Catenary Pottery Printer
It can be refreshing to see people approach well-known topics from an unusual angle.
A Chilean office has developed what they call a catenary pottery printer. It’s an analogue 3D printing machine that uses traditional materials such as wood, textile and clay.
The designers, GT2P (which stands for ‘great things to people’), wanted to explore how to use standard machines to produce non-standard results. The catenary printer is a great example.
A large wooden frame is lined with hooks that serve as fixed points. Attached to these hooks, cables support a semi-porous fabric in a range of shapes. By adjusting the fastening of the cables, the shape of the fabric is altered, which subsequently changes the shape of the output. Clay is poured in from the top and drips through in to leave an endless range of forms that slowly harden into a set shape.
Using this machine, a great number of variables can be experimented with. The designers mention a range of factors. These include adjust fluid weight, fabric tensions, size and material, but also the position and number of anchor points in three dimensions, the horizontal limit to get a flat bottom, slip-casting volumes, drying times, clay viscosity and type, the quantity of water, and so on.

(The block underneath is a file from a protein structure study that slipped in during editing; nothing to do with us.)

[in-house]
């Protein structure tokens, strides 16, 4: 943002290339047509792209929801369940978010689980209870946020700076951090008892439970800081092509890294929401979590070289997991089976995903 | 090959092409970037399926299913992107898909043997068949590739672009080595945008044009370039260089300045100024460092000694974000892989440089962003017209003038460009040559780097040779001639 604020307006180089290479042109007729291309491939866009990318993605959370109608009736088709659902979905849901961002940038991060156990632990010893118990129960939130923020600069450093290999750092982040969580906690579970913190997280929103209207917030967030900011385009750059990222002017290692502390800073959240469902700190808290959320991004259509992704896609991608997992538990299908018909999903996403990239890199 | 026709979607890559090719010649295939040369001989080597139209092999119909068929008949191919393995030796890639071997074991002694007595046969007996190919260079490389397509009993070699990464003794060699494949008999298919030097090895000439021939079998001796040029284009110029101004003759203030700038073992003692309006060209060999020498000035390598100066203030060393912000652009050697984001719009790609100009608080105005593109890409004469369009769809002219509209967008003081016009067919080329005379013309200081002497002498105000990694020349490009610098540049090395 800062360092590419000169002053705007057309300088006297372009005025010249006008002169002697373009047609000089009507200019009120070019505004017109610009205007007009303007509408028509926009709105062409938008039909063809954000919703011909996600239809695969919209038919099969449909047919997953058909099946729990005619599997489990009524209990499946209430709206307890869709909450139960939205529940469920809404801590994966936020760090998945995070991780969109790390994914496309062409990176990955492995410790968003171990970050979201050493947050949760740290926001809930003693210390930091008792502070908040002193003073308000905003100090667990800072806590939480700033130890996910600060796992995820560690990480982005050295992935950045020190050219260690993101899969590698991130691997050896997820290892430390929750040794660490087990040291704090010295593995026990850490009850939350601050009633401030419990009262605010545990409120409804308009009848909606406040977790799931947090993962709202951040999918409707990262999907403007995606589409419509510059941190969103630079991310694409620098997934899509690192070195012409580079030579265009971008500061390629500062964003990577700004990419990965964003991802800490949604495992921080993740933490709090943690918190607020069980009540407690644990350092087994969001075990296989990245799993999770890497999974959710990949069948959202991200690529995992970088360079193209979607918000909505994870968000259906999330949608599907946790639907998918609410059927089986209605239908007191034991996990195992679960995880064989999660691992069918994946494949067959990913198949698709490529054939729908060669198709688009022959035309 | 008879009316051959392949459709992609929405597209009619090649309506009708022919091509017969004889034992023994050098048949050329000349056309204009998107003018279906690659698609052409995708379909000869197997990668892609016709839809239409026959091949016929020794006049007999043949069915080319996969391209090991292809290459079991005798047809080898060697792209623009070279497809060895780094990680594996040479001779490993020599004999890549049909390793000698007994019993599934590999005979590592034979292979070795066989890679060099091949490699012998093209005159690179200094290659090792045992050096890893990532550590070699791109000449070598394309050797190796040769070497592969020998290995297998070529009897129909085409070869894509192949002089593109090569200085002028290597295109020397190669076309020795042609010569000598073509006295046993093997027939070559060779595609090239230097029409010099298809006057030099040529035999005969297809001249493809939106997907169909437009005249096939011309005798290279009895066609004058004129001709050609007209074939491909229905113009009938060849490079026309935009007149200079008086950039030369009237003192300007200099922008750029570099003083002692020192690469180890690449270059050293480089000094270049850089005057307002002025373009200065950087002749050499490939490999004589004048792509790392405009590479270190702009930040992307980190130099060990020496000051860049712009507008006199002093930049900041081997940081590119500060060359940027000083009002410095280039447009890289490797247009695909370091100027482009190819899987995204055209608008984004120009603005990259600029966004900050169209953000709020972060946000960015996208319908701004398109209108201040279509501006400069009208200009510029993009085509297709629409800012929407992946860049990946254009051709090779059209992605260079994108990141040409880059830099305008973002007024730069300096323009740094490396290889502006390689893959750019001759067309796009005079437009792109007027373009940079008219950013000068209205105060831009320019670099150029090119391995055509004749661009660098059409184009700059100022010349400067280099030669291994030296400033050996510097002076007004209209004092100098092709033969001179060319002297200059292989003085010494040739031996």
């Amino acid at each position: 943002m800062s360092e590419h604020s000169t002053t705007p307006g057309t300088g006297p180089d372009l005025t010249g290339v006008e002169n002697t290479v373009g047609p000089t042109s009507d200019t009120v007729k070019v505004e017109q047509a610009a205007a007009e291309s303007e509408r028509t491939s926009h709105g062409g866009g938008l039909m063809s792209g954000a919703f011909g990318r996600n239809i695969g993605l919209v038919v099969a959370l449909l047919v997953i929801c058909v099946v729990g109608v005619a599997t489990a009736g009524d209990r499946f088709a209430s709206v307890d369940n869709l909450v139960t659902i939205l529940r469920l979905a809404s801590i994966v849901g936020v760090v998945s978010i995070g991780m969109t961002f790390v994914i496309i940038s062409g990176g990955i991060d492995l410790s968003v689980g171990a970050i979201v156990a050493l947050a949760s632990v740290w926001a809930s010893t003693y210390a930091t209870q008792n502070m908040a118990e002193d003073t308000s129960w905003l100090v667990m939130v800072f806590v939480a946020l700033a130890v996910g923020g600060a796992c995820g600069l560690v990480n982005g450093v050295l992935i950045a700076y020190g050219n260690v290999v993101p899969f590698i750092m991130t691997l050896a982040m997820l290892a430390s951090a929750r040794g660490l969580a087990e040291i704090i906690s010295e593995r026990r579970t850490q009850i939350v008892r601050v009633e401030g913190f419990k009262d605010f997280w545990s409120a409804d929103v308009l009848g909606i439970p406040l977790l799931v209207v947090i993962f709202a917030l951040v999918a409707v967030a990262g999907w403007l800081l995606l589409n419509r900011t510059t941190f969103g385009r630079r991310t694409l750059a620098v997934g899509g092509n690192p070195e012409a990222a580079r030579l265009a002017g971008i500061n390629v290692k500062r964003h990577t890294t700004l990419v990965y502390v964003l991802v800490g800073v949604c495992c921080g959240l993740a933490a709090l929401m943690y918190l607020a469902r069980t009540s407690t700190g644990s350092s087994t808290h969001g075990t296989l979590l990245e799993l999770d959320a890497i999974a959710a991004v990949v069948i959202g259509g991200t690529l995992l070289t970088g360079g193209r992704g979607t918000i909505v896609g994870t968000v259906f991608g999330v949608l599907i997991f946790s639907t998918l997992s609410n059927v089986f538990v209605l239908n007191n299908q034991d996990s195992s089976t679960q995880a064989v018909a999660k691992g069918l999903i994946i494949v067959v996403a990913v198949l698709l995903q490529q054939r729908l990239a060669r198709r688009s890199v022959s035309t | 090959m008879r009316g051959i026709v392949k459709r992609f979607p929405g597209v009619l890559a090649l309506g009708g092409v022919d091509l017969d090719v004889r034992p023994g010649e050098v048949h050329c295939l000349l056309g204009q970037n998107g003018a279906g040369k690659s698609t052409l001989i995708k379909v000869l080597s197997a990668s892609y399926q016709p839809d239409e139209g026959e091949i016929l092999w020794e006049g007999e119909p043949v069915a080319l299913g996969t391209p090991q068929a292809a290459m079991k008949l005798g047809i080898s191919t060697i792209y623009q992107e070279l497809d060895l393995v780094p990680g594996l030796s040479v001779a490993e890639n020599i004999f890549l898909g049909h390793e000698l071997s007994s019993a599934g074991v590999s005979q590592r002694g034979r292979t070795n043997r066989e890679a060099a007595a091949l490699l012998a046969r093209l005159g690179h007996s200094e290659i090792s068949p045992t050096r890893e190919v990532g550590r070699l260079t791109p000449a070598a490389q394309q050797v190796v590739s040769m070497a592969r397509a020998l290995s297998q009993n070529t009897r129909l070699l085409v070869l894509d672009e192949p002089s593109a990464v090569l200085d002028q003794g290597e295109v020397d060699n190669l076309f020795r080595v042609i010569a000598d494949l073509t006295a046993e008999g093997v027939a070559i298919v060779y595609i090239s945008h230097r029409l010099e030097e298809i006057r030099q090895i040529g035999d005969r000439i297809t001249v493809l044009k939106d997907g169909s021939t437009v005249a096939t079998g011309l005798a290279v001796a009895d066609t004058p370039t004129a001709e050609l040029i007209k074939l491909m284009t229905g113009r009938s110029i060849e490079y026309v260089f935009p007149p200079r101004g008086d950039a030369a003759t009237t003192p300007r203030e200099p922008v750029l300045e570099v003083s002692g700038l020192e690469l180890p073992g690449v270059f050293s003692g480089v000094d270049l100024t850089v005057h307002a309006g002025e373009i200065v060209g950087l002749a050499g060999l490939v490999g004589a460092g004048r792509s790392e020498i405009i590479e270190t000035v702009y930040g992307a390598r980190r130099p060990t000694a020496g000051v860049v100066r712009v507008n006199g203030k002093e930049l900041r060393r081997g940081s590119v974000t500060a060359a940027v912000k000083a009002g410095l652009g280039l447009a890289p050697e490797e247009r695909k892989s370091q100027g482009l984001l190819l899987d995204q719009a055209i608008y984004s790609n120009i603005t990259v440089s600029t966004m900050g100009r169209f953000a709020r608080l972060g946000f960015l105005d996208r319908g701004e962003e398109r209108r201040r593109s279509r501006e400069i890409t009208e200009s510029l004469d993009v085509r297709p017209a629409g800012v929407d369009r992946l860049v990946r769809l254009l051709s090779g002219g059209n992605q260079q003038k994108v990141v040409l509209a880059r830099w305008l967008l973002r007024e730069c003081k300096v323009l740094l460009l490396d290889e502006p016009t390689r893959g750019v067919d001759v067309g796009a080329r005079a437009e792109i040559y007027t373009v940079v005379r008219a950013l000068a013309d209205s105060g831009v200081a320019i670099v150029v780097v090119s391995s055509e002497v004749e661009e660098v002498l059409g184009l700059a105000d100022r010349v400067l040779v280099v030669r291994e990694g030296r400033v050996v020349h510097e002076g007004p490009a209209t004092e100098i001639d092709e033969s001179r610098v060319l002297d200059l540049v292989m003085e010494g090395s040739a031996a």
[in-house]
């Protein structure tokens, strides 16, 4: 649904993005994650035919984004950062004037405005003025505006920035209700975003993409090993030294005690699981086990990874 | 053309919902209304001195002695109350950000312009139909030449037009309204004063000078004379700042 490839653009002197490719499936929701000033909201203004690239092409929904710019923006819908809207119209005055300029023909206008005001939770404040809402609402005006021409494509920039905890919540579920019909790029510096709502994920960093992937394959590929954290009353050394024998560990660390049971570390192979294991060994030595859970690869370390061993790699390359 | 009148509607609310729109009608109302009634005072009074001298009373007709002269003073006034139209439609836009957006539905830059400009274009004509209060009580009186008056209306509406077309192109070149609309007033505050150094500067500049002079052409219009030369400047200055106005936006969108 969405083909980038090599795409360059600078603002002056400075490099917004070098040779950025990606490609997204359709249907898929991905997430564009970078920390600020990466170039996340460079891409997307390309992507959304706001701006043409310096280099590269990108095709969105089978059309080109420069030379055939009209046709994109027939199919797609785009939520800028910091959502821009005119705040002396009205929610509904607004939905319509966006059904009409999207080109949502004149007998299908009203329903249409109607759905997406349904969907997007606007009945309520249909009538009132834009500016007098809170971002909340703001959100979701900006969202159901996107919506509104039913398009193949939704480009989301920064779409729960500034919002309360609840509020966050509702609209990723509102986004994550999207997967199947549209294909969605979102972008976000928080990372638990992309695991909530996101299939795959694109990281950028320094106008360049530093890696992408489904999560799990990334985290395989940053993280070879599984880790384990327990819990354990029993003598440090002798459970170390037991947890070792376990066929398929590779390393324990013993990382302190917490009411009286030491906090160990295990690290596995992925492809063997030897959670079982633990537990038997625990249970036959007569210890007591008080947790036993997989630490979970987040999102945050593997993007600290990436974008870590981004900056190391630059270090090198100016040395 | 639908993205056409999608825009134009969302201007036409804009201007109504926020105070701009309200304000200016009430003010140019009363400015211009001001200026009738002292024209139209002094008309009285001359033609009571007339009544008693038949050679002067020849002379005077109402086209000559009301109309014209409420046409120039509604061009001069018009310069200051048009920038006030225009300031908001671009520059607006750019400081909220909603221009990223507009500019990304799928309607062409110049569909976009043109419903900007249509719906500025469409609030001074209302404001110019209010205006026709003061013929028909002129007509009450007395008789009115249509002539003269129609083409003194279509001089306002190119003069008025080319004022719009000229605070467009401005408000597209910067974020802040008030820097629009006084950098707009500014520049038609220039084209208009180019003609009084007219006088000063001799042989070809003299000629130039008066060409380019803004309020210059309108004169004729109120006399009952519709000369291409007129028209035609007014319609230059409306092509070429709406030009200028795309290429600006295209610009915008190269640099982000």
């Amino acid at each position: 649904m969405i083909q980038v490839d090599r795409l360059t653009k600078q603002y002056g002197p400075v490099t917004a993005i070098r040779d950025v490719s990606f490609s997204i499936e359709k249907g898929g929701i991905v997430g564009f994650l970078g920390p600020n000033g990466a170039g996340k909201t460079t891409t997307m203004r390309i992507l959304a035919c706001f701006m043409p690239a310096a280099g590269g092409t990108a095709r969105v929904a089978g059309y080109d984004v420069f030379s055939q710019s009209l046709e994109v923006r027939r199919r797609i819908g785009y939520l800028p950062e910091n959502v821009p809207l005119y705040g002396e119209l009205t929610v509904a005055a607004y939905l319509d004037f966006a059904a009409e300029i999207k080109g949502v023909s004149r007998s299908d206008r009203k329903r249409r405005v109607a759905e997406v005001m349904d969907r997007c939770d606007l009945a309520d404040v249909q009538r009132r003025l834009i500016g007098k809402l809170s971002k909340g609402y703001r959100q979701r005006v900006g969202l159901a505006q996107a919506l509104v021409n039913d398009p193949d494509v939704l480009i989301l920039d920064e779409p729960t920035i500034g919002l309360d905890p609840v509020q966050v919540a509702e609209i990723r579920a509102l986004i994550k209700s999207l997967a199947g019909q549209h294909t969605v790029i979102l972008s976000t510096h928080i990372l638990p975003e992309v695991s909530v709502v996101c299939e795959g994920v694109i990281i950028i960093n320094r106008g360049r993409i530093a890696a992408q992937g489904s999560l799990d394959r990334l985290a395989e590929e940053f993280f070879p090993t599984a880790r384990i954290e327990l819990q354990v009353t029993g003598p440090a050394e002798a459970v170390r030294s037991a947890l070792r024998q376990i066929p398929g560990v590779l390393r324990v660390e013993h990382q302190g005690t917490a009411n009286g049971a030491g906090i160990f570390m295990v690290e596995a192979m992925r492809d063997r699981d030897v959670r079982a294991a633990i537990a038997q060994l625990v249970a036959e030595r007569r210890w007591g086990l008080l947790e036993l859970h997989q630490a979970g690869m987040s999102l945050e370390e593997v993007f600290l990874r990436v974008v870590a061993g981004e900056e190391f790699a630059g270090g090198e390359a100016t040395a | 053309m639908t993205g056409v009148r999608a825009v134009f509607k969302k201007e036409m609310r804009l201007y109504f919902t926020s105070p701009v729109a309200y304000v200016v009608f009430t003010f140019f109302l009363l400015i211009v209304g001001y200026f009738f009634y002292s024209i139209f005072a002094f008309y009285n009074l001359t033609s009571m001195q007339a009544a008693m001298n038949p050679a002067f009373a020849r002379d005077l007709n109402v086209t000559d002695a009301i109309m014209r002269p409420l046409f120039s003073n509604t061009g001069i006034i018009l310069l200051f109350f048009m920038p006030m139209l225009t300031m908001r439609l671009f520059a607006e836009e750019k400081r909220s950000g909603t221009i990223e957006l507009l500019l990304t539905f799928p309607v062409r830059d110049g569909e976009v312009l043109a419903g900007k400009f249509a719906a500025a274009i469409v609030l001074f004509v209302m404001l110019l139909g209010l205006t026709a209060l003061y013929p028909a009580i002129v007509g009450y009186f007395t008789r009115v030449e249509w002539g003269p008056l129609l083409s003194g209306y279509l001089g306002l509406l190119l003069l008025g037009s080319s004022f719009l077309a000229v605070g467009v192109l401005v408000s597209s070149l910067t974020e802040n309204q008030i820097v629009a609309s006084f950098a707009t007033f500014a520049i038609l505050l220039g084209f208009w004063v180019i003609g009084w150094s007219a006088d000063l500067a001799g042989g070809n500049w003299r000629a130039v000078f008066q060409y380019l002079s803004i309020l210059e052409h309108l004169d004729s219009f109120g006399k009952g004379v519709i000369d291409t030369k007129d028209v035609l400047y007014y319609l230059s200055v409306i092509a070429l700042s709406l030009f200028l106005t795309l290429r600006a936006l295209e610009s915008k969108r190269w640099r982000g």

Even the slightest change in any of these factors has a huge influence on the output. In this sense, parametric design becomes more about materiality and forces than about digital computers and programming.
The fabrics used so far are gauze, muslin and lycra, all of which have comparable porosity. The designers have created a set of catenary printed objects, such as tableware, candle holders and hanging lights.
Images and more info via G2TP.